The hard-packed gypsum runway is level to one inch every 1,000 feet and measures 17,000 feet long and 300 feet wide.
Just in case, two C-17 cargo jets were called up to ferry backup equipment from Kennedy to White Sands, including a purge unit to pump nitrogen gas through the shuttle's plumbing and a power system to run various heaters and other systems to defend against expected freezing weather Saturday night. Rocket nozzle covers also are being sent to keep out gypsum dust, which caused major contamination problems after Columbia landed at White Sands in 1982.
"If we land there, I feel like we're going to be in great shape on the vehicle but the turnaround is going to take a little bit longer," Shannon said. "I would not be surprised if we were out at White Sands for 45 to 60 days."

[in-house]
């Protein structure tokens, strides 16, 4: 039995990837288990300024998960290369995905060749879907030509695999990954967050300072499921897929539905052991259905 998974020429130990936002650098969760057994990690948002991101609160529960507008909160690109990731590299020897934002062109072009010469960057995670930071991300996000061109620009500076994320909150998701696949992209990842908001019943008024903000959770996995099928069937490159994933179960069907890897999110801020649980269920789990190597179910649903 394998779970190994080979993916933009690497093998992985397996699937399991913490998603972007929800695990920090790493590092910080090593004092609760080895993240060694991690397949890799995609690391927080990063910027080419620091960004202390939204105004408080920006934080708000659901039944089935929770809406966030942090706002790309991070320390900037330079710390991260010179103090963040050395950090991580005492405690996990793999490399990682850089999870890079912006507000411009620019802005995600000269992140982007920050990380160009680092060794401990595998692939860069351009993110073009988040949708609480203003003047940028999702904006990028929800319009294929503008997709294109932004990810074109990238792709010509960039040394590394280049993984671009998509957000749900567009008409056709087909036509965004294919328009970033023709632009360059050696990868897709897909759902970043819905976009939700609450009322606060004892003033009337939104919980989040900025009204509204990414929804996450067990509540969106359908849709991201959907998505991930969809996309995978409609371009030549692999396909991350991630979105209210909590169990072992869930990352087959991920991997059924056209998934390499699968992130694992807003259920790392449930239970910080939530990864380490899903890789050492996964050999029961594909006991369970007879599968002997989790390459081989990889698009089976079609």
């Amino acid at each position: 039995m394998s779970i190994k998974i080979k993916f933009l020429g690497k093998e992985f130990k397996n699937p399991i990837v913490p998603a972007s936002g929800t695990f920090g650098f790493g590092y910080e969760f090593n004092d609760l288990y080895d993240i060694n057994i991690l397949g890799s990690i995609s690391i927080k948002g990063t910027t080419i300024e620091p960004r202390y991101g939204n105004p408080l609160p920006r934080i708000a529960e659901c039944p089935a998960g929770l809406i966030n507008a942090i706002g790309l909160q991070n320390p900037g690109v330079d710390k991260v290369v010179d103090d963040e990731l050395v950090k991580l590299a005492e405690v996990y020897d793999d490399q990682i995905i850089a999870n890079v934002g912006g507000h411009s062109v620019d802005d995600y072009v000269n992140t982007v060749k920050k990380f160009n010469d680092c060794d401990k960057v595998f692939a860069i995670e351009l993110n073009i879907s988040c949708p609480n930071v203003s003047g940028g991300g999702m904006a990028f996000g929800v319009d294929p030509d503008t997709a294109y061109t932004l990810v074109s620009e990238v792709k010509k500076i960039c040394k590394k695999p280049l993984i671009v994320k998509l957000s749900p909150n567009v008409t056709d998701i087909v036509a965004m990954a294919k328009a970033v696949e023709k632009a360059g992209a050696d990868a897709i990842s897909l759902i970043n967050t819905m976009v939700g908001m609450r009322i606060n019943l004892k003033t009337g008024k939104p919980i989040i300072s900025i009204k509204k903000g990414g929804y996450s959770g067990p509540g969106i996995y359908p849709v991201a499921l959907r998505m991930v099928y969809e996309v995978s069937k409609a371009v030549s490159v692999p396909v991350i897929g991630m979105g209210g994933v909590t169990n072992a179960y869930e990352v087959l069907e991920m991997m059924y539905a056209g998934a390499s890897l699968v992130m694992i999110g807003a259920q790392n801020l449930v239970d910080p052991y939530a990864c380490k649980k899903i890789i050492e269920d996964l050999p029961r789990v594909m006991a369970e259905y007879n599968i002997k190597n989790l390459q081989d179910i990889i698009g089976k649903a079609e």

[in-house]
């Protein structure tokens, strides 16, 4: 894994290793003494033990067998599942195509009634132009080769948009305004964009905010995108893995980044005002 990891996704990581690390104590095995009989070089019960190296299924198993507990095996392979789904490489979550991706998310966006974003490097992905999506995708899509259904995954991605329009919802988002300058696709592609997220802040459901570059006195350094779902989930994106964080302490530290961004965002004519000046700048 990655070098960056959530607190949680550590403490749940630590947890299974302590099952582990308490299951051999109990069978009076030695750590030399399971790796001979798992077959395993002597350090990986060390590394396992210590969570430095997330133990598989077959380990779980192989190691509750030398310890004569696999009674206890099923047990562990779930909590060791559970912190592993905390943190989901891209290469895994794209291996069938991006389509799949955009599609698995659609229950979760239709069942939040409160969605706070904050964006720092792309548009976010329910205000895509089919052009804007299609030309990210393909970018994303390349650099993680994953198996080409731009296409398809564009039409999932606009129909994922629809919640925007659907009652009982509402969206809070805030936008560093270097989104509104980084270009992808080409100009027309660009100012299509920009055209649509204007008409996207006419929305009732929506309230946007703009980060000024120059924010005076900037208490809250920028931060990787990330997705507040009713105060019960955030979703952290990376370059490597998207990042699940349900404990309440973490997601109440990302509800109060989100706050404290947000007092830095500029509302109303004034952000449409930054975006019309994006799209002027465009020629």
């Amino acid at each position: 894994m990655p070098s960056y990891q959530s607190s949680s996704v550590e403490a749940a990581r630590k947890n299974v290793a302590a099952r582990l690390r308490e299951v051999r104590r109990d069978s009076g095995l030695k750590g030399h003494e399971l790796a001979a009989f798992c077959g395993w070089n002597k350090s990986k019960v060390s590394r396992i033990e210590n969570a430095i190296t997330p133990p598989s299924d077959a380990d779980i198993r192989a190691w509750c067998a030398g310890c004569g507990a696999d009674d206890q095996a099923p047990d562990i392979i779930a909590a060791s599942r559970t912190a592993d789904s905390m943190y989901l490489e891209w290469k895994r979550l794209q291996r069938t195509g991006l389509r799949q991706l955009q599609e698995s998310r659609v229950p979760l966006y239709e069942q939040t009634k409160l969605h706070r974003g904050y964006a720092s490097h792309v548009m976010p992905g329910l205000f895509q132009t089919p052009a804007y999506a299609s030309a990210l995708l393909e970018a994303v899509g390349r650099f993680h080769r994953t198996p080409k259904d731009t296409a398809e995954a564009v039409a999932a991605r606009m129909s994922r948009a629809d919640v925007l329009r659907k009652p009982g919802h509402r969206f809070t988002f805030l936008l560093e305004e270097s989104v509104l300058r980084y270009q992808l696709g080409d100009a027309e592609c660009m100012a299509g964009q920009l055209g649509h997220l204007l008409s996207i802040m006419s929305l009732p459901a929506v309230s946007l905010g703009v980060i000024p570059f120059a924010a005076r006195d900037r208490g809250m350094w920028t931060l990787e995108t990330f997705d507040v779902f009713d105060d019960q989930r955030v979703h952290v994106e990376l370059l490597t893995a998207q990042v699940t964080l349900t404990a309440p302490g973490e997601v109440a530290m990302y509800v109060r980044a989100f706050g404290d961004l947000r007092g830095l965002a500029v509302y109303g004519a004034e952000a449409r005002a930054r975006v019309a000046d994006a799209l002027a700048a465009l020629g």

He said a team of 50 to 60 Kennedy Space Center engineers and technicians are being dispatched to New Mexico to support a possible landing. If Discovery does, in fact, land there, several hundred more workers will fly out the day after Christmas.
Shannon and company are hoping the forecast changes and that the weather will permit a landing in either Florida or California. The astronauts have landing opportunities at all three sites on four successive orbits Friday starting with a deorbit burn on orbit 203 at 2:49 p.m. for a landing on KSC runway 15 at 3:56 p.m.
Edwards, Northrup and Kennedy are available on the next orbit, for landings around 5:30 p.m. EST, and two more opportunities, at Edwards and White Sands, are available the orbit after that around 7 p.m. EST. A final Edwards opportunity is available one orbit later, around 8:36 p.m. EST. But That opportunity would only be available if entry flight director Norm Knight calls off the first Kennedy oppotunity well in advance.